WWI centrepiece marks Featherston military camp
Reminiscent of a procession of soldiers marching off to war, a new $600,000 sculpture in Featherston is a powerful reminder of the town’s important role in history.
The Paul Dibble sculpture, designed to remember New Zealand’s largest ever military camp, has just been unwrapped and is now on display in the town’s centre.
Dibble said the concept represents the soldiers’ marching from the camp through Featherston and up and over the Remutaka Ranges before leaving for the front. ‘‘The slanted pillars give the impression of a line of forward movement. Many of the soldiers were young men from farming backgrounds, they are depicted in relief in shorts and rolled up sleeves.’’
Although the artwork is part of the wider national WW100 project, its creators are adamant it is not a memorial to war casualties, but a commemoration of their town’s historic role.
Featherston Camp Sculpture Trust chairman and driving force behind the project, the late Dr Bernard Jervis, said before he died that they did not want a monument to war.
‘‘Nor soldiering, nor the fallen. Rather, we are looking for a concept to present a positive image of a small town doing its bit in a time of global crisis,’’ Jervis said. ‘‘The camp brought out the best of most of those who passed through it, and involved a provincial town in a national contribution.’’
A large cenotaph further down the road was the town’s memorial to its fallen soldiers.
Today – the day before Armistice Day – a dedication ceremony was planned to include a march from the camp’s original site 3km east of town to the sculpture installation on Fitzherbert St.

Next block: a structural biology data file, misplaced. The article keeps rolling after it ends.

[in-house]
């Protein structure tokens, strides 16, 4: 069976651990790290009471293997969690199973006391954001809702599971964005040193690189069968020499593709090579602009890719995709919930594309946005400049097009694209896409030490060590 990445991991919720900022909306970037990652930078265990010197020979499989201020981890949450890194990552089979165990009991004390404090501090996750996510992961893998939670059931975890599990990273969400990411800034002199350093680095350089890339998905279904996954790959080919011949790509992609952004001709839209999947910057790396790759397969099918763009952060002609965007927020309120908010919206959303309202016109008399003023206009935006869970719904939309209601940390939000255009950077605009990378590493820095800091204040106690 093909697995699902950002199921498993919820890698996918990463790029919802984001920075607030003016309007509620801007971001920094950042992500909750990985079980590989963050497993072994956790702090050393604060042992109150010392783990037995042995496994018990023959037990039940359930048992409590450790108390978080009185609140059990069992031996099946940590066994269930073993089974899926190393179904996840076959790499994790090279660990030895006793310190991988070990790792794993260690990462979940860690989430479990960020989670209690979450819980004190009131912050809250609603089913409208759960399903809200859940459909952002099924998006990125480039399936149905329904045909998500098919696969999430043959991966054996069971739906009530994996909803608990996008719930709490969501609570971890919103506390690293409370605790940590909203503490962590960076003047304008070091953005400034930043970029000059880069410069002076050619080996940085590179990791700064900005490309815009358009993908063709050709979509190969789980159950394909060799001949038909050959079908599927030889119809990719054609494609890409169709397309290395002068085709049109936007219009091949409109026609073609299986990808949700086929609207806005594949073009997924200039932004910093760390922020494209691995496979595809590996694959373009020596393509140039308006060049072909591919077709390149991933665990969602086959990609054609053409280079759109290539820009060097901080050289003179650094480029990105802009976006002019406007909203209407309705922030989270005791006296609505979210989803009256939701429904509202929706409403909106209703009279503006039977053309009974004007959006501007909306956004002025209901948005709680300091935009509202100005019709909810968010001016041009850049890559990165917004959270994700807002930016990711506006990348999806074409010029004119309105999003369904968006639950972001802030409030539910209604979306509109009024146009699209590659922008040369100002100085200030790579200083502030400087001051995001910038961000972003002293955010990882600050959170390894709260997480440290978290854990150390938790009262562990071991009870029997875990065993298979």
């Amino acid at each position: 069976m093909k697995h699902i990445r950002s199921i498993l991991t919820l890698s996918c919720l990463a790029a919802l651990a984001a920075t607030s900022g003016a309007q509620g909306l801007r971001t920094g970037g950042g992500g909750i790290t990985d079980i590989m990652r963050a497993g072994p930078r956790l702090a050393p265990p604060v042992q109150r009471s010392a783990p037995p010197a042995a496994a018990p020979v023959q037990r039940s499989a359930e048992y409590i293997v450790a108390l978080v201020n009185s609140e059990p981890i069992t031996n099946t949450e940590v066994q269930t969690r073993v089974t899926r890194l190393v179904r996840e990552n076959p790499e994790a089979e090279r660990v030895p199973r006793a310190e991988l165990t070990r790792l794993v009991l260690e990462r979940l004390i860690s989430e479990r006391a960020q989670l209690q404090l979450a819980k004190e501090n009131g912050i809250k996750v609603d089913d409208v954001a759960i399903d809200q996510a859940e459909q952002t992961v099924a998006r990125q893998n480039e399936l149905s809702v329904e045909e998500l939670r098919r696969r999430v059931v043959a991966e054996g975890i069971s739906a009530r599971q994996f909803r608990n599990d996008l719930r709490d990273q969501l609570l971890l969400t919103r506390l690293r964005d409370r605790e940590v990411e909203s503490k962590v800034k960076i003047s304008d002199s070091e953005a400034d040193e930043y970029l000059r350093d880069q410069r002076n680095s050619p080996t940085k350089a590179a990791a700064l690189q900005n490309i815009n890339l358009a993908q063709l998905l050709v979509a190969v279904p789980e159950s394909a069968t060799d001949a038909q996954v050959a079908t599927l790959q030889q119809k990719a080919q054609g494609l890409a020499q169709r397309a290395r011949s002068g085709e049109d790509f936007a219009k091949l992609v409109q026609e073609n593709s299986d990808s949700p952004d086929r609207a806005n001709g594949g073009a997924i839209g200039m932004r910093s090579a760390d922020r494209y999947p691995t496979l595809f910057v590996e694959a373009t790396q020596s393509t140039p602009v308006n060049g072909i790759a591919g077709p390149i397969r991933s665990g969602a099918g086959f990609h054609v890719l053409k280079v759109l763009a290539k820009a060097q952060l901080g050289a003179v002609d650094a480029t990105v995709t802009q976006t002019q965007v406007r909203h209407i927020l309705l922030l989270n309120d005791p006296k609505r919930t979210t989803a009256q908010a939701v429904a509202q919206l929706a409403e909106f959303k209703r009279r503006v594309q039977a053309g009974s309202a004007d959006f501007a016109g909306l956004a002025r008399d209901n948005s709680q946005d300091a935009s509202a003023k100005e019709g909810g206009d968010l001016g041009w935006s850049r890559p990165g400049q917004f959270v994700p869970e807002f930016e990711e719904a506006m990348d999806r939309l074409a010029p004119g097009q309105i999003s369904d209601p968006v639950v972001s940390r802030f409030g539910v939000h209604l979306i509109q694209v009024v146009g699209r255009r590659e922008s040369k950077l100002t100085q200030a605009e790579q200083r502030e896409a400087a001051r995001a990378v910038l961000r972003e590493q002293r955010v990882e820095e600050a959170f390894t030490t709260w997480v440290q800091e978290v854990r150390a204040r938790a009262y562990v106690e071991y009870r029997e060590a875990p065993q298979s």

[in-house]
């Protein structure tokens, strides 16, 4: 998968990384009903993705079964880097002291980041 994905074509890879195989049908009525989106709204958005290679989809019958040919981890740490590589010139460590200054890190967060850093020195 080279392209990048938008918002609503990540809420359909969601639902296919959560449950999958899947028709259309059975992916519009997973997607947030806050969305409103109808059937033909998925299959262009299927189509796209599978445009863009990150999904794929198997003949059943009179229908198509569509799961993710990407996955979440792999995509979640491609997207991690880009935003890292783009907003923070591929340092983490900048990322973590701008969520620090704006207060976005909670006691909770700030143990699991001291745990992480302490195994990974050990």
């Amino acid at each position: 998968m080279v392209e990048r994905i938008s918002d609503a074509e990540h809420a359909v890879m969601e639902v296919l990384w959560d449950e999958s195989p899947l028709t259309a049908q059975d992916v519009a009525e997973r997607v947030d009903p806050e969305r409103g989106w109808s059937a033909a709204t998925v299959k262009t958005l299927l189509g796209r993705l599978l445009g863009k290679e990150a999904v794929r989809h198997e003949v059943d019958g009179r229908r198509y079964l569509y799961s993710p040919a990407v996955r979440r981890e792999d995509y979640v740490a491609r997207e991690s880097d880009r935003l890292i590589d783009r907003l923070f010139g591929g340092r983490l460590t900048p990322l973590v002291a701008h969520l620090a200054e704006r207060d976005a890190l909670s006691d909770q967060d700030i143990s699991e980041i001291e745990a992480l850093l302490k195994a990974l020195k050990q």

Associate minister of arts and culture and heritage Grant Robertson, South Wairarapa Mayor Viv Napier, Palmerston North Mayor Grant Smith and representatives of the army, will attend.
Napier’s grandfather and two great uncles trained at the camp and she will help cut the ribbon. ‘‘I think it will be something that will be recognised locally, regionally, nationally and internationally because it will link people to the camp, which was such an important part of our history. A lot of people in New Zealand don’t know about it.’’
Trust secretary treasurer Jean McDowall has spent the past four years bringing the money together to finance the project. The largest donation was $350,000 from New Zealand Lotteries.
Featherston resident Tim Watson stopped to check out the sculpture yesterday just after the bubble wrap was removed. ‘‘I think it’s neat. You can see the soldiers in shorts and uniform and it makes you think of them going past right here and some of them would not be coming back.’’
Featherston Military Training Camp was built by the Public Works Department in 1915 after the outbreak of World War I and was the training base for 60,000 soldiers.
The Featherston Camp Sculpture by Paul Dibble occupies a prominent spot in the middle of town.
A close-up of the Wairarapa town’s new artwork.